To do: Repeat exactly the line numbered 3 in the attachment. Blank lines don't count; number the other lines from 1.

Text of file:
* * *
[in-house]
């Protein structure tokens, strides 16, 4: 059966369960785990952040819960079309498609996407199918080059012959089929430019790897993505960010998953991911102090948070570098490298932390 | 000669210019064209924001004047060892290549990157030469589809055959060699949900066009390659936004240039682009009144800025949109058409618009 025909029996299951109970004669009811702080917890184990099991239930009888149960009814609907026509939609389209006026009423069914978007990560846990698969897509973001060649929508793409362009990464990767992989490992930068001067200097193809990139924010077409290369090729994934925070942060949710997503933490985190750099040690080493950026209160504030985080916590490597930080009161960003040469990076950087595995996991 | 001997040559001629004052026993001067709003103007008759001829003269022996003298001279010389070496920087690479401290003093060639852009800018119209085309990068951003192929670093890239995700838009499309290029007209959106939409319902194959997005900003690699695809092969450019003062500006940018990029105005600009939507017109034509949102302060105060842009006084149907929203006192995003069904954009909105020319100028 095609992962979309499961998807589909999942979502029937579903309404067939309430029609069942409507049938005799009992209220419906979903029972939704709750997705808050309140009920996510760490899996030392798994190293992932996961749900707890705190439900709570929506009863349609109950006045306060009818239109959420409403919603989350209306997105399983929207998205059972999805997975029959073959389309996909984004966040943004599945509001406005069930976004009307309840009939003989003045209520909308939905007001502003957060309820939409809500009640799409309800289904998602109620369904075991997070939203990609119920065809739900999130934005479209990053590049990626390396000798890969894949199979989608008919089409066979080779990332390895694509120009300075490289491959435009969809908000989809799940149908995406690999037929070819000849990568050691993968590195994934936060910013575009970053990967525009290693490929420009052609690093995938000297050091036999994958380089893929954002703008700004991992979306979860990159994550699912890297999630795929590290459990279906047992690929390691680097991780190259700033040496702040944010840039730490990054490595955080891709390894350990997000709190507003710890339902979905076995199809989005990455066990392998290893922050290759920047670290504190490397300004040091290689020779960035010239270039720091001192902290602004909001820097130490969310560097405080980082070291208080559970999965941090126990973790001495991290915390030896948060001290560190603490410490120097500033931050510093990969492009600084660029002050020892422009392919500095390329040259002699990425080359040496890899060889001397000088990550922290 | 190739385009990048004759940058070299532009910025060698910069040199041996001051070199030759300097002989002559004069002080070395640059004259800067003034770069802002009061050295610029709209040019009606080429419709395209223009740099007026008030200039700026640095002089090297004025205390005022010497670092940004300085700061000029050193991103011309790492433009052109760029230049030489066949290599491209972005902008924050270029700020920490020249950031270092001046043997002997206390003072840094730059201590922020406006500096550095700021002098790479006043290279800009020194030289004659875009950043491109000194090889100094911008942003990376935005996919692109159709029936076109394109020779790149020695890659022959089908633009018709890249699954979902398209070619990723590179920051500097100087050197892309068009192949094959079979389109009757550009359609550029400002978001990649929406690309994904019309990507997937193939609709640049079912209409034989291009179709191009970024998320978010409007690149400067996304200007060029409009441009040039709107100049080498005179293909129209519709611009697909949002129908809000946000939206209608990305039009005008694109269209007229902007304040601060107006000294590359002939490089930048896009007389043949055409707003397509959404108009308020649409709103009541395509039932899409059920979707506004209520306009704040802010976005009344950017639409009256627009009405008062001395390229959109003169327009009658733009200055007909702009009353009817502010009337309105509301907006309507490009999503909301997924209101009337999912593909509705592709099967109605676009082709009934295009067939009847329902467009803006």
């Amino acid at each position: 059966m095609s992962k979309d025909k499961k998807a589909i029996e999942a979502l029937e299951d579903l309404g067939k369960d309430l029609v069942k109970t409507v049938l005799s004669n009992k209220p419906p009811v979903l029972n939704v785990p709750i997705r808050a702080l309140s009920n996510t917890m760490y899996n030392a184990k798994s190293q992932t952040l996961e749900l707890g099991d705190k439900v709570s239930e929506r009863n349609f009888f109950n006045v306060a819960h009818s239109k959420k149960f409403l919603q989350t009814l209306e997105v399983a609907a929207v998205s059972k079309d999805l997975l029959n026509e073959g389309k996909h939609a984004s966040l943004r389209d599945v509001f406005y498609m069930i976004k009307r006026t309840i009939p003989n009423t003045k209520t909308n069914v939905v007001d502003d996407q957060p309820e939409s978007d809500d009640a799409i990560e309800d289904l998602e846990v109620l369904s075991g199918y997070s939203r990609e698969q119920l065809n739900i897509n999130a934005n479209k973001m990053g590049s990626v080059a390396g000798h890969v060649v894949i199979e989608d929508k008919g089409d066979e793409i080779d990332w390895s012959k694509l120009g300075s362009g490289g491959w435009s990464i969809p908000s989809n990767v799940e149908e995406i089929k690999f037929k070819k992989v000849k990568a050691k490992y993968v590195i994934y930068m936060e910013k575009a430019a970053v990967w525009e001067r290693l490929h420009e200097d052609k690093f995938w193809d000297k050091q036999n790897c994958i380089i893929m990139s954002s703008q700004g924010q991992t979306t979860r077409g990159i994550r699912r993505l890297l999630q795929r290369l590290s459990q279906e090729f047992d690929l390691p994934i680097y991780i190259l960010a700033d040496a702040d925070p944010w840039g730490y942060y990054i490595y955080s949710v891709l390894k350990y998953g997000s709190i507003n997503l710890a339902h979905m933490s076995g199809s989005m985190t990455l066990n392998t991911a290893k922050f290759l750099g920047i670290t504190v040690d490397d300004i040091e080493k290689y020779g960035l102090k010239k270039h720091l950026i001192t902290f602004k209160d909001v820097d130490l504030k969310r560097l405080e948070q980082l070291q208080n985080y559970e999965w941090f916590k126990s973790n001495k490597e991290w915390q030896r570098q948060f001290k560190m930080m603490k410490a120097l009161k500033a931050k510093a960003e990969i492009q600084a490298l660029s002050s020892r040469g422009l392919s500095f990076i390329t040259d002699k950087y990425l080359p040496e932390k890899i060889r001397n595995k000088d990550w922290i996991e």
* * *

């Amino acid at each position: 059966m095609s992962k979309d025909k499961k998807a589909i029996e999942a979502l029937e299951d579903l309404g067939k369960d309430l029609v069942k109970t409507v049938l005799s004669n009992k209220p419906p009811v979903l029972n939704v785990p709750i997705r808050a702080l309140s009920n996510t917890m760490y899996n030392a184990k798994s190293q992932t952040l996961e749900l707890g099991d705190k439900v709570s239930e929506r009863n349609f009888f109950n006045v306060a819960h009818s239109k959420k149960f409403l919603q989350t009814l209306e997105v399983a609907a929207v998205s059972k079309d999805l997975l029959n026509e073959g389309k996909h939609a984004s966040l943004r389209d599945v509001f406005y498609m069930i976004k009307r006026t309840i009939p003989n009423t003045k209520t909308n069914v939905v007001d502003d996407q957060p309820e939409s978007d809500d009640a799409i990560e309800d289904l998602e846990v109620l369904s075991g199918y997070s939203r990609e698969q119920l065809n739900i897509n999130a934005n479209k973001m990053g590049s990626v080059a390396g000798h890969v060649v894949i199979e989608d929508k008919g089409d066979e793409i080779d990332w390895s012959k694509l120009g300075s362009g490289g491959w435009s990464i969809p908000s989809n990767v799940e149908e995406i089929k690999f037929k070819k992989v000849k990568a050691k490992y993968v590195i994934y930068m936060e910013k575009a430019a970053v990967w525009e001067r290693l490929h420009e200097d052609k690093f995938w193809d000297k050091q036999n790897c994958i380089i893929m990139s954002s703008q700004g924010q991992t979306t979860r077409g990159i994550r699912r993505l890297l999630q795929r290369l590290s459990q279906e090729f047992d690929l390691p994934i680097y991780i190259l960010a700033d040496a702040d925070p944010w840039g730490y942060y990054i490595y955080s949710v891709l390894k350990y998953g997000s709190i507003n997503l710890a339902h979905m933490s076995g199809s989005m985190t990455l066990n392998t991911a290893k922050f290759l750099g920047i670290t504190v040690d490397d300004i040091e080493k290689y020779g960035l102090k010239k270039h720091l950026i001192t902290f602004k209160d909001v820097d130490l504030k969310r560097l405080e948070q980082l070291q208080n985080y559970e999965w941090f916590k126990s973790n001495k490597e991290w915390q030896r570098q948060f001290k560190m930080m603490k410490a120097l009161k500033a931050k510093a960003e990969i492009q600084a490298l660029s002050s020892r040469g422009l392919s500095f990076i390329t040259d002699k950087y990425l080359p040496e932390k890899i060889r001397n595995k000088d990550w922290i996991e």